Posted: Tuesday 12th December 2017 by Emyr MWT

Here are the 24 advent photos and stories we are showing on our DOP Facebook page at the moment:

ADVENT: 25th December

HAPPY CHRISTMAS!

This year's Christmas Blog is a bit different.

Only one of the eight breeding ospreys in Wales is ringed, so they cannot be Welsh or English birds right?

For the first time publicly, we present a hypothesis that explains away this awkward ecological contradiction and reveals the origin of most of these birds.
It's a bit longer than usual, there's quite a lot to get through. Do you agree that this explanation is plausible?

Find a quiet few minutes if you can, grab your favourite Christmas tipple and let us know. BLOG HERE

 

ADVENT: 24th December

After the sadness of last year, what better way to end this season with another three-chick family, the third time we've had a three fledgling brood in seven years (2011 - 2017).

We hope you've enjoyed this year's Advent, it was intended as a bit of a catch-up for those of you guys that are relatively new to DOP and as a reminder to those that have been with us for some time.

Look out for the last in the series tomorrow - it's a special one. You didn't think we'd forgotten him did you!

And of course it's The Christmas Blog tomorrow. No snooker or violins this time, promise.. 

ADVENT: 23rd December

If ever we've had a year of both joy and sadness all mixed into one, it was 2016.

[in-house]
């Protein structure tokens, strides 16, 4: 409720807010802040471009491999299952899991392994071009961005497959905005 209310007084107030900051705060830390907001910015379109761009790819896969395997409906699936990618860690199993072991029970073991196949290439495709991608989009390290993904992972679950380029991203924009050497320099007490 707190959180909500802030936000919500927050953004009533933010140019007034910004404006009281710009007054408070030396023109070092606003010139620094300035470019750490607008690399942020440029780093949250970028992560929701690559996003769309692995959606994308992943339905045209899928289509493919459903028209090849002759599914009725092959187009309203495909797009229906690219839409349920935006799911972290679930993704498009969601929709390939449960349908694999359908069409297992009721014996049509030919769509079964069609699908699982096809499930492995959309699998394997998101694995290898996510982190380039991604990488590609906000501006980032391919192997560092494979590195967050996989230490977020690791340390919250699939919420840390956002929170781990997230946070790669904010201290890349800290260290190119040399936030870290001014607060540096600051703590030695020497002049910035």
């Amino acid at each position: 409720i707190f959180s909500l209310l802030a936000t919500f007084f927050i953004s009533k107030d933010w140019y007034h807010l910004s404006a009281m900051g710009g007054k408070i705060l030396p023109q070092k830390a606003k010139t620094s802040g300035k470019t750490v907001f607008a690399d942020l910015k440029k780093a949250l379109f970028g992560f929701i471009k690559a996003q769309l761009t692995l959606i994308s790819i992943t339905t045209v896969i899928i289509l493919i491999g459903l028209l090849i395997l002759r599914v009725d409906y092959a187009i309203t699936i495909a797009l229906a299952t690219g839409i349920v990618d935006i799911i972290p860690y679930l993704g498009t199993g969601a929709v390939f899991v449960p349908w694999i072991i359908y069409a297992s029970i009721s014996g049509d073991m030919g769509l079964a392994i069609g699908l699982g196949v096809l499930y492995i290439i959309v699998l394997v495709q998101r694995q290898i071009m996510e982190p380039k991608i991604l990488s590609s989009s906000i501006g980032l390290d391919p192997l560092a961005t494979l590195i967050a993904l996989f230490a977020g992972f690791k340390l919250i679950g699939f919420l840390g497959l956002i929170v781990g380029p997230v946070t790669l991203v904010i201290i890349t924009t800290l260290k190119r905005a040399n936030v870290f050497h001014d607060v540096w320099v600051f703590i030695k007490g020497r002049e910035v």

Tegid (left) and Ceri.

ADVENT: 22nd December

We were looking forward so much to the 2016 season. We had just installed our first Ultra High Definition 4K camera, quite possibly a world first. Monty and Glesni had produced their first three-chick brood the previous year and eggspectations were high for another hat trick.

However, before the main event we had our usual warm-up act. Blue 24 arrived back first on 25th March followed a few days later by her old friend Dai Dot.

As they got down to business they were joined by another Rutland female - Blue 5F, who also took a fancy to Dai Dot and the nest. And so ensued a female battle for the nest, a nest that neither of them 'owned'.

Blue 24 was stationed in the centre of the nest, protecting it, and herself, from a 360° aerial bombardment from her Rutland cousin.

When we put this image up of Blue 5F dive-bombing and up-turning Blue 24 on 1st April, it was so remarkable people thought it was a wind-up.

It wasn't, and we had to put the full video up to prove it! It was all down to the new 4K camera that you helped fundraise for :-)  

 

ADVENT: 20th December

One of the most common questions we get asked throughout the year is "how do you ring the ospreys?"

If you're new to DOP or just want to see Merin, Celyn and Brening being ringed again, this is the video of the 2015 event.

The whole process is done under license and takes around 50 minutes.